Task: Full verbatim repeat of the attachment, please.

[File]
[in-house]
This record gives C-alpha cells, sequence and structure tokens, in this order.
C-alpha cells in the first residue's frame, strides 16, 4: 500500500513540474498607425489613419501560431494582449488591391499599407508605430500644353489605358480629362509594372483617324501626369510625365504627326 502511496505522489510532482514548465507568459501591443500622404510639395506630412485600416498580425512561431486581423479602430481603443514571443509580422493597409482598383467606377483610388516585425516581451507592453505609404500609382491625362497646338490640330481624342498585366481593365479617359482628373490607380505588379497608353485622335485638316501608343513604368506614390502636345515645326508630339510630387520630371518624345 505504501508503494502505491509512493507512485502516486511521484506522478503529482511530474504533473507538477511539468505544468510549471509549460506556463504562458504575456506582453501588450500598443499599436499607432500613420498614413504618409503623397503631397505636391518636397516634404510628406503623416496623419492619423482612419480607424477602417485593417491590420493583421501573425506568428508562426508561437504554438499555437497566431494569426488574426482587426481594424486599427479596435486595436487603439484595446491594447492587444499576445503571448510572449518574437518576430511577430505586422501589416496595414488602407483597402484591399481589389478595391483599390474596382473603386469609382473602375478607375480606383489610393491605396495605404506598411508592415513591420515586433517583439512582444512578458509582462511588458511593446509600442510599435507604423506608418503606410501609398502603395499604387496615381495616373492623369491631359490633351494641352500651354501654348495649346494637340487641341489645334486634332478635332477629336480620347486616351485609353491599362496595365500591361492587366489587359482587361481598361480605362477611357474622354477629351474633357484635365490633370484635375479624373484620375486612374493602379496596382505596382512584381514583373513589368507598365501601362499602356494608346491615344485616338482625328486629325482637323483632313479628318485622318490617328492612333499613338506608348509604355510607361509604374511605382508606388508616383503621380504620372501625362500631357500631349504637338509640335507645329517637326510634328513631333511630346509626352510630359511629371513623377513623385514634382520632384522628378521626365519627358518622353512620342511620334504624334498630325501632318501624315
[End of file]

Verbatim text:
[in-house]
This record gives C-alpha cells, sequence and structure tokens, in this order.
C-alpha cells in the first residue's frame, strides 16, 4: 500500500513540474498607425489613419501560431494582449488591391499599407508605430500644353489605358480629362509594372483617324501626369510625365504627326 502511496505522489510532482514548465507568459501591443500622404510639395506630412485600416498580425512561431486581423479602430481603443514571443509580422493597409482598383467606377483610388516585425516581451507592453505609404500609382491625362497646338490640330481624342498585366481593365479617359482628373490607380505588379497608353485622335485638316501608343513604368506614390502636345515645326508630339510630387520630371518624345 505504501508503494502505491509512493507512485502516486511521484506522478503529482511530474504533473507538477511539468505544468510549471509549460506556463504562458504575456506582453501588450500598443499599436499607432500613420498614413504618409503623397503631397505636391518636397516634404510628406503623416496623419492619423482612419480607424477602417485593417491590420493583421501573425506568428508562426508561437504554438499555437497566431494569426488574426482587426481594424486599427479596435486595436487603439484595446491594447492587444499576445503571448510572449518574437518576430511577430505586422501589416496595414488602407483597402484591399481589389478595391483599390474596382473603386469609382473602375478607375480606383489610393491605396495605404506598411508592415513591420515586433517583439512582444512578458509582462511588458511593446509600442510599435507604423506608418503606410501609398502603395499604387496615381495616373492623369491631359490633351494641352500651354501654348495649346494637340487641341489645334486634332478635332477629336480620347486616351485609353491599362496595365500591361492587366489587359482587361481598361480605362477611357474622354477629351474633357484635365490633370484635375479624373484620375486612374493602379496596382505596382512584381514583373513589368507598365501601362499602356494608346491615344485616338482625328486629325482637323483632313479628318485622318490617328492612333499613338506608348509604355510607361509604374511605382508606388508616383503621380504620372501625362500631357500631349504637338509640335507645329517637326510634328513631333511630346509626352510630359511629371513623377513623385514634382520632384522628378521626365519627358518622353512620342511620334504624334498630325501632318501624315